Efforts toward reducing the proficiency gaps all require a kind of faith. I don’t mean the religious kind. I just mean that we all know that the problem won’t be solved overnight, and that change takes time. So when we launch into an initiative—for example, funneling more resources toward schools with higher-need students, or doing professional development on implicit bias, or trying to hire more teachers of color—it’s hard to know whether it’s working, and the data don’t tell us (since changes from year to year could be due to any number of causes).

I don’t want to let my skepticism function as an excuse not to try, but part of me definitely wonders: Are our efforts to address the proficiency gaps really going to accomplish anything, or are they all just an elaborate display? Positive changes do take time, but that doesn’t mean we can assume that they’re happening.

The board has two ways to exert influence on how the district functions. One is to set goals, rely on the administration to pursue them, and use ongoing oversight of the administration’s efforts to steer the district in the desired direction. The other is to legislate specific means of pursuing the goals. Given that they are unpaid volunteers, board members inevitably have to rely largely on the former strategy, but our district’s boards have done some of both: directing the administration to pursue the specific goal of addressing the proficiency gaps, but also mandating some specific means (as the current board is doing, for example, with the weighted resource allocation model).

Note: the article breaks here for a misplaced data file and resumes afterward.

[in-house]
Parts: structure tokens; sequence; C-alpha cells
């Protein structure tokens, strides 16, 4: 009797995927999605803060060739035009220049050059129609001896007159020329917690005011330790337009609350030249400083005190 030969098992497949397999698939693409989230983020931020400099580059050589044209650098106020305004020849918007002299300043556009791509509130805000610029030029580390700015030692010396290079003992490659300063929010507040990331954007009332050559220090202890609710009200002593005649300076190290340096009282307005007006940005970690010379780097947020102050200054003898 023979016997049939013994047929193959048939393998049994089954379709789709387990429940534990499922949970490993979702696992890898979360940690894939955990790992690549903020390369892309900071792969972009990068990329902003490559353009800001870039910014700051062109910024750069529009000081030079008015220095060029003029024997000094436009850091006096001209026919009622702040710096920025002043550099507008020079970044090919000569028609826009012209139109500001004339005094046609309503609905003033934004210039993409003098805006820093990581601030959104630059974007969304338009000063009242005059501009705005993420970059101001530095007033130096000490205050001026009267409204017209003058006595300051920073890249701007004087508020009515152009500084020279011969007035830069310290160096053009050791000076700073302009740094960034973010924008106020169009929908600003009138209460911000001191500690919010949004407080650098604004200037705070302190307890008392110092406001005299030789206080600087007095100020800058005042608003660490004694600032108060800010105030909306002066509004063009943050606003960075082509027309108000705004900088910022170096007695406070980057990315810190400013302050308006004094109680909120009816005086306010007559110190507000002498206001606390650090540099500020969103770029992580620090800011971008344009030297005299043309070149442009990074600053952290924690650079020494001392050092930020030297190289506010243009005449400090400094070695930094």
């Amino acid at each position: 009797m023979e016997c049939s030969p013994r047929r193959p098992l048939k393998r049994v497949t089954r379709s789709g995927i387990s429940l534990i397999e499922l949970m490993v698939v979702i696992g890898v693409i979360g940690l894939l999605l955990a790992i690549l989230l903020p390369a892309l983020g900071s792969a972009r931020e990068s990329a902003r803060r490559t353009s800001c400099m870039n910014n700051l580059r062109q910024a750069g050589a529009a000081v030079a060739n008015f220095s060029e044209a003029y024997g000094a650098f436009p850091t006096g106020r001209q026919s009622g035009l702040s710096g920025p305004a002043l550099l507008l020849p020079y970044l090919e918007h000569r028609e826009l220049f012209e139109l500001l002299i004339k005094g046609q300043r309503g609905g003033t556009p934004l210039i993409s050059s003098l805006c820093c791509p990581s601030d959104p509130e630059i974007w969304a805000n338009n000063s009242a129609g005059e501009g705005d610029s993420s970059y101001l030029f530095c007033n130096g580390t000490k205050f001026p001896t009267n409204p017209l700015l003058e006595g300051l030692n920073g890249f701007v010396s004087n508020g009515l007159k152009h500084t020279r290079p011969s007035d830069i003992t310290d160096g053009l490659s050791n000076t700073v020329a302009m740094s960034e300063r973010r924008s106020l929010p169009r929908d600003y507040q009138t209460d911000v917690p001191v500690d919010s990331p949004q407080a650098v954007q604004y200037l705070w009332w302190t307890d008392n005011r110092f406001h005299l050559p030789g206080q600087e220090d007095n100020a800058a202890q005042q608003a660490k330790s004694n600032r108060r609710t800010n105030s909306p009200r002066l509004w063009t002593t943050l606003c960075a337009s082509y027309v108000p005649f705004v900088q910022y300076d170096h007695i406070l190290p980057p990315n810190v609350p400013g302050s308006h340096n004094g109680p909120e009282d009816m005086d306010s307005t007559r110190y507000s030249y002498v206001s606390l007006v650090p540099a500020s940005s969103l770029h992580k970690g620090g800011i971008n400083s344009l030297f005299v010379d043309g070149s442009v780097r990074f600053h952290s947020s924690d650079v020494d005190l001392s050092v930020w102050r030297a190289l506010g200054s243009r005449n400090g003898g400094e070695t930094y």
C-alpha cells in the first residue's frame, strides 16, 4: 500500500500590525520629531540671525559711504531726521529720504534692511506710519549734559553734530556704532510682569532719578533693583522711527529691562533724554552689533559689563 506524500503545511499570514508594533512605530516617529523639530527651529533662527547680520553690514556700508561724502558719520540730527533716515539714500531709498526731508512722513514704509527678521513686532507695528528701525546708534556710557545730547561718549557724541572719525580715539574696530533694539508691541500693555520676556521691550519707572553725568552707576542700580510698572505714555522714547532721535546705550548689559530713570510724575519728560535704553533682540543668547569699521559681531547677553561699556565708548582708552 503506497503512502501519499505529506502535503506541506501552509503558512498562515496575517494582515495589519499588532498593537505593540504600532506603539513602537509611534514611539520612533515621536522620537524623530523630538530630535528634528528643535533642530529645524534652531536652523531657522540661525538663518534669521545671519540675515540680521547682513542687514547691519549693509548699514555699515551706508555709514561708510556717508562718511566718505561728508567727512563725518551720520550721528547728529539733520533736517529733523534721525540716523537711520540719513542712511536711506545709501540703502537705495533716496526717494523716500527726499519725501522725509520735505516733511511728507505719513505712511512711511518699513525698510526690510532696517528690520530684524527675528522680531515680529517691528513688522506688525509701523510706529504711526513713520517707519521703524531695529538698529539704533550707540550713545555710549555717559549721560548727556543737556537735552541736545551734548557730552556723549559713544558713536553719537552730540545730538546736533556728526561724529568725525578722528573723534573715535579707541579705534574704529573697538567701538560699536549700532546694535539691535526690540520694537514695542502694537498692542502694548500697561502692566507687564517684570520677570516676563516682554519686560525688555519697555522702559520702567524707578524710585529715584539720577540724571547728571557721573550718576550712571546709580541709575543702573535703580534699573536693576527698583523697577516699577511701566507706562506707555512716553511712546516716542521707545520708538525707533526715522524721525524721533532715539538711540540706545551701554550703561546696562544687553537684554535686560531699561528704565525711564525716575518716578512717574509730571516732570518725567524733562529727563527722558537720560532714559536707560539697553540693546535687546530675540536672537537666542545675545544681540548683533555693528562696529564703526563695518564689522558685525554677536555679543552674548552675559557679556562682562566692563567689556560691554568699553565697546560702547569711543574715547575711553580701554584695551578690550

I’d like to see the district make a systematic effort to seek out the parents of kids in the affected subgroups and ask them what they think their kids need from the school system that they’re not getting. I have less faith in the ability of some other group (for example, our relatively non-diverse board) to substitute its judgment for that of the affected families, though that’s unavoidable to at least some degree. I’d also like to see the district’s curriculum review process formally incorporate an equity analysis step, to ensure that the district considers whether some curricular choices might be better than others at serving our non-proficient students. But again, neither one of those suggestions is a silver bullet, and I can’t be sure either would have the desired effect.

Readers, what are your ideas about what the board, as a board, should be doing to address the proficiency gaps?

Tuesday, October 25, 2016

School board agenda for October 25

Some of the items on this week’s agenda:

We’ll discuss the proposed contract extension and pay raise for the superintendent. The superintendent’s current contract runs out at the end of June 2018. This proposal would extend that contract through June of 2019, and would provide sizable raises to the superintendent both this year and next year. Details here.